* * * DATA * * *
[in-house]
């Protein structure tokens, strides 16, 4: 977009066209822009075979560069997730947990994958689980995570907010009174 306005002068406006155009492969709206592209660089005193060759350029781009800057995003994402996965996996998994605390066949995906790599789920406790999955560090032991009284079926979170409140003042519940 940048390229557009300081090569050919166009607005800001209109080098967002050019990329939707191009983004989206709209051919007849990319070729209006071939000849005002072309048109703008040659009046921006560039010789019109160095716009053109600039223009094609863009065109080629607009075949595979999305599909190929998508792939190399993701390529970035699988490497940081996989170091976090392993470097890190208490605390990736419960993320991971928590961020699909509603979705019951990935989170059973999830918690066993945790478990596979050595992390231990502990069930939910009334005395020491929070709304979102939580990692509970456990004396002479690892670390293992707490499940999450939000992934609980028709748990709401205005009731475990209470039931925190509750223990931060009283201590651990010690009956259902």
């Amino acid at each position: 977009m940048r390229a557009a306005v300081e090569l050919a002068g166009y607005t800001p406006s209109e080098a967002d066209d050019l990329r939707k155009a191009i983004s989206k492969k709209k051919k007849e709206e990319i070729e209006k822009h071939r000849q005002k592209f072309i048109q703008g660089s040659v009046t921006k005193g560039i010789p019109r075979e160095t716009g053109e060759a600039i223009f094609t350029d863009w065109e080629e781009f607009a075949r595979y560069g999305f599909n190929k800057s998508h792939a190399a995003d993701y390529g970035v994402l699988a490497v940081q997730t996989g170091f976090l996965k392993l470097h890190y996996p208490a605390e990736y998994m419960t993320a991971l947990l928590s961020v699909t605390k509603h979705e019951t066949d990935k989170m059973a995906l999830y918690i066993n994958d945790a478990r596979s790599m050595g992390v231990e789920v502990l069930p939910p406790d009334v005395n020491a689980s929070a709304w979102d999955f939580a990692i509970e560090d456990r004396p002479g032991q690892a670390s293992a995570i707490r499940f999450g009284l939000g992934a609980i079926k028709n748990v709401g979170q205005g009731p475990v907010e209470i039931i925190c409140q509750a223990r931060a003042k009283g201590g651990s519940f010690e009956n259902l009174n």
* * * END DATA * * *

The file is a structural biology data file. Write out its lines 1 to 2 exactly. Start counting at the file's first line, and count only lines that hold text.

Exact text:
[in-house]
């Protein structure tokens, strides 16, 4: 977009066209822009075979560069997730947990994958689980995570907010009174 306005002068406006155009492969709206592209660089005193060759350029781009800057995003994402996965996996998994605390066949995906790599789920406790999955560090032991009284079926979170409140003042519940 940048390229557009300081090569050919166009607005800001209109080098967002050019990329939707191009983004989206709209051919007849990319070729209006071939000849005002072309048109703008040659009046921006560039010789019109160095716009053109600039223009094609863009065109080629607009075949595979999305599909190929998508792939190399993701390529970035699988490497940081996989170091976090392993470097890190208490605390990736419960993320991971928590961020699909509603979705019951990935989170059973999830918690066993945790478990596979050595992390231990502990069930939910009334005395020491929070709304979102939580990692509970456990004396002479690892670390293992707490499940999450939000992934609980028709748990709401205005009731475990209470039931925190509750223990931060009283201590651990010690009956259902």